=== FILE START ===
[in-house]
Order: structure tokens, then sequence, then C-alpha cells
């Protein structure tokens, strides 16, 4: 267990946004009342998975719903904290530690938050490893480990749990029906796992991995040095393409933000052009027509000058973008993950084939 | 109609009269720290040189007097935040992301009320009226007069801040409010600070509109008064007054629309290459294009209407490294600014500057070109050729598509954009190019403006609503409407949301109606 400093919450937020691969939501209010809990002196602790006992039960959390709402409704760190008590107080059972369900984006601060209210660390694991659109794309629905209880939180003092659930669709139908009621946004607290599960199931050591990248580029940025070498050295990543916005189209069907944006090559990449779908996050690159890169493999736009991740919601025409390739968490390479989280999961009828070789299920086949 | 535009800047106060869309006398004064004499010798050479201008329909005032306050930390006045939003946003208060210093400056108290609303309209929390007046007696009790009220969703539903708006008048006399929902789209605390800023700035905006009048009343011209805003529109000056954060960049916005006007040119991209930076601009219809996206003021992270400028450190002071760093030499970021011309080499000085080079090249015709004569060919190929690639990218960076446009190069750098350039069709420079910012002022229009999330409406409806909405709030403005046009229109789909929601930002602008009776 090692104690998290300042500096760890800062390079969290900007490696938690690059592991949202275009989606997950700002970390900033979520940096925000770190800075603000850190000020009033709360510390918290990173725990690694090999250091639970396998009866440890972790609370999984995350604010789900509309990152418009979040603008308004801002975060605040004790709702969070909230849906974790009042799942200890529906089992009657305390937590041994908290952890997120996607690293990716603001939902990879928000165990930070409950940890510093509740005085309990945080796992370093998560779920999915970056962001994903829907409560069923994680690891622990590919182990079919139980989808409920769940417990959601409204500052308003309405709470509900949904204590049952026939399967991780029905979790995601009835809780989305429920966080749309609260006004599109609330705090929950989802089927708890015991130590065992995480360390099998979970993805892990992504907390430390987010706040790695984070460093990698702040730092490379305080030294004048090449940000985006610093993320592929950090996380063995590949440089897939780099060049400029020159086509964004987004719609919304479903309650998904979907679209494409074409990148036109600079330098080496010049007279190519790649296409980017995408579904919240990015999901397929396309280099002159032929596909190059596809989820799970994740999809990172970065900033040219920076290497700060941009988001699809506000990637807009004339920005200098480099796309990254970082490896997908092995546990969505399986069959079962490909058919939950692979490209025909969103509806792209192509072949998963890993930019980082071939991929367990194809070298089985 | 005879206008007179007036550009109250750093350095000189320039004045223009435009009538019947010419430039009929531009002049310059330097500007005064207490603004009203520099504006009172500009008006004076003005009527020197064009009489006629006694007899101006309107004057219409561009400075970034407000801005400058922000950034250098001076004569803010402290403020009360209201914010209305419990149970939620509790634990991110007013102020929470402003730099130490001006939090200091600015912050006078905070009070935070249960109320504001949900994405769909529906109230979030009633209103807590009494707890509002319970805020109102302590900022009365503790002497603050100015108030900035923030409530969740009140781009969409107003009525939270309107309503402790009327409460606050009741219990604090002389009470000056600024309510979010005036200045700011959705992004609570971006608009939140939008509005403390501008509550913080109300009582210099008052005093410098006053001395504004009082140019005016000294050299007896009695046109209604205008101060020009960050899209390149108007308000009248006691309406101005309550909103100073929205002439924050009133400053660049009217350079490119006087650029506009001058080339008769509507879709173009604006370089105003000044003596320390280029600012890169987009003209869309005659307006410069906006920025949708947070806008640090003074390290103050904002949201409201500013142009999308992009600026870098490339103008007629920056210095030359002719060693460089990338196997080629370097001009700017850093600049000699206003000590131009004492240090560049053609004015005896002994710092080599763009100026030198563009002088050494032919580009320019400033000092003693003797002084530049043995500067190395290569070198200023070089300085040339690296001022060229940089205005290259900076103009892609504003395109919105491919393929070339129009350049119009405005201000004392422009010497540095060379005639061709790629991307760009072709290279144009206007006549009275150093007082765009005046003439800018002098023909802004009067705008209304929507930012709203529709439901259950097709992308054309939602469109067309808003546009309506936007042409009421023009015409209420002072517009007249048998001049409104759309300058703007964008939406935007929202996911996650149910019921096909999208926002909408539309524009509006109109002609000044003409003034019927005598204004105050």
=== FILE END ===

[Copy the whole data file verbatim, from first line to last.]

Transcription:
[in-house]
Order: structure tokens, then sequence, then C-alpha cells
């Protein structure tokens, strides 16, 4: 267990946004009342998975719903904290530690938050490893480990749990029906796992991995040095393409933000052009027509000058973008993950084939 | 109609009269720290040189007097935040992301009320009226007069801040409010600070509109008064007054629309290459294009209407490294600014500057070109050729598509954009190019403006609503409407949301109606 400093919450937020691969939501209010809990002196602790006992039960959390709402409704760190008590107080059972369900984006601060209210660390694991659109794309629905209880939180003092659930669709139908009621946004607290599960199931050591990248580029940025070498050295990543916005189209069907944006090559990449779908996050690159890169493999736009991740919601025409390739968490390479989280999961009828070789299920086949 | 535009800047106060869309006398004064004499010798050479201008329909005032306050930390006045939003946003208060210093400056108290609303309209929390007046007696009790009220969703539903708006008048006399929902789209605390800023700035905006009048009343011209805003529109000056954060960049916005006007040119991209930076601009219809996206003021992270400028450190002071760093030499970021011309080499000085080079090249015709004569060919190929690639990218960076446009190069750098350039069709420079910012002022229009999330409406409806909405709030403005046009229109789909929601930002602008009776 090692104690998290300042500096760890800062390079969290900007490696938690690059592991949202275009989606997950700002970390900033979520940096925000770190800075603000850190000020009033709360510390918290990173725990690694090999250091639970396998009866440890972790609370999984995350604010789900509309990152418009979040603008308004801002975060605040004790709702969070909230849906974790009042799942200890529906089992009657305390937590041994908290952890997120996607690293990716603001939902990879928000165990930070409950940890510093509740005085309990945080796992370093998560779920999915970056962001994903829907409560069923994680690891622990590919182990079919139980989808409920769940417990959601409204500052308003309405709470509900949904204590049952026939399967991780029905979790995601009835809780989305429920966080749309609260006004599109609330705090929950989802089927708890015991130590065992995480360390099998979970993805892990992504907390430390987010706040790695984070460093990698702040730092490379305080030294004048090449940000985006610093993320592929950090996380063995590949440089897939780099060049400029020159086509964004987004719609919304479903309650998904979907679209494409074409990148036109600079330098080496010049007279190519790649296409980017995408579904919240990015999901397929396309280099002159032929596909190059596809989820799970994740999809990172970065900033040219920076290497700060941009988001699809506000990637807009004339920005200098480099796309990254970082490896997908092995546990969505399986069959079962490909058919939950692979490209025909969103509806792209192509072949998963890993930019980082071939991929367990194809070298089985 | 005879206008007179007036550009109250750093350095000189320039004045223009435009009538019947010419430039009929531009002049310059330097500007005064207490603004009203520099504006009172500009008006004076003005009527020197064009009489006629006694007899101006309107004057219409561009400075970034407000801005400058922000950034250098001076004569803010402290403020009360209201914010209305419990149970939620509790634990991110007013102020929470402003730099130490001006939090200091600015912050006078905070009070935070249960109320504001949900994405769909529906109230979030009633209103807590009494707890509002319970805020109102302590900022009365503790002497603050100015108030900035923030409530969740009140781009969409107003009525939270309107309503402790009327409460606050009741219990604090002389009470000056600024309510979010005036200045700011959705992004609570971006608009939140939008509005403390501008509550913080109300009582210099008052005093410098006053001395504004009082140019005016000294050299007896009695046109209604205008101060020009960050899209390149108007308000009248006691309406101005309550909103100073929205002439924050009133400053660049009217350079490119006087650029506009001058080339008769509507879709173009604006370089105003000044003596320390280029600012890169987009003209869309005659307006410069906006920025949708947070806008640090003074390290103050904002949201409201500013142009999308992009600026870098490339103008007629920056210095030359002719060693460089990338196997080629370097001009700017850093600049000699206003000590131009004492240090560049053609004015005896002994710092080599763009100026030198563009002088050494032919580009320019400033000092003693003797002084530049043995500067190395290569070198200023070089300085040339690296001022060229940089205005290259900076103009892609504003395109919105491919393929070339129009350049119009405005201000004392422009010497540095060379005639061709790629991307760009072709290279144009206007006549009275150093007082765009005046003439800018002098023909802004009067705008209304929507930012709203529709439901259950097709992308054309939602469109067309808003546009309506936007042409009421023009015409209420002072517009007249048998001049409104759309300058703007964008939406935007929202996911996650149910019921096909999208926002909408539309524009509006109109002609000044003409003034019927005598204004105050």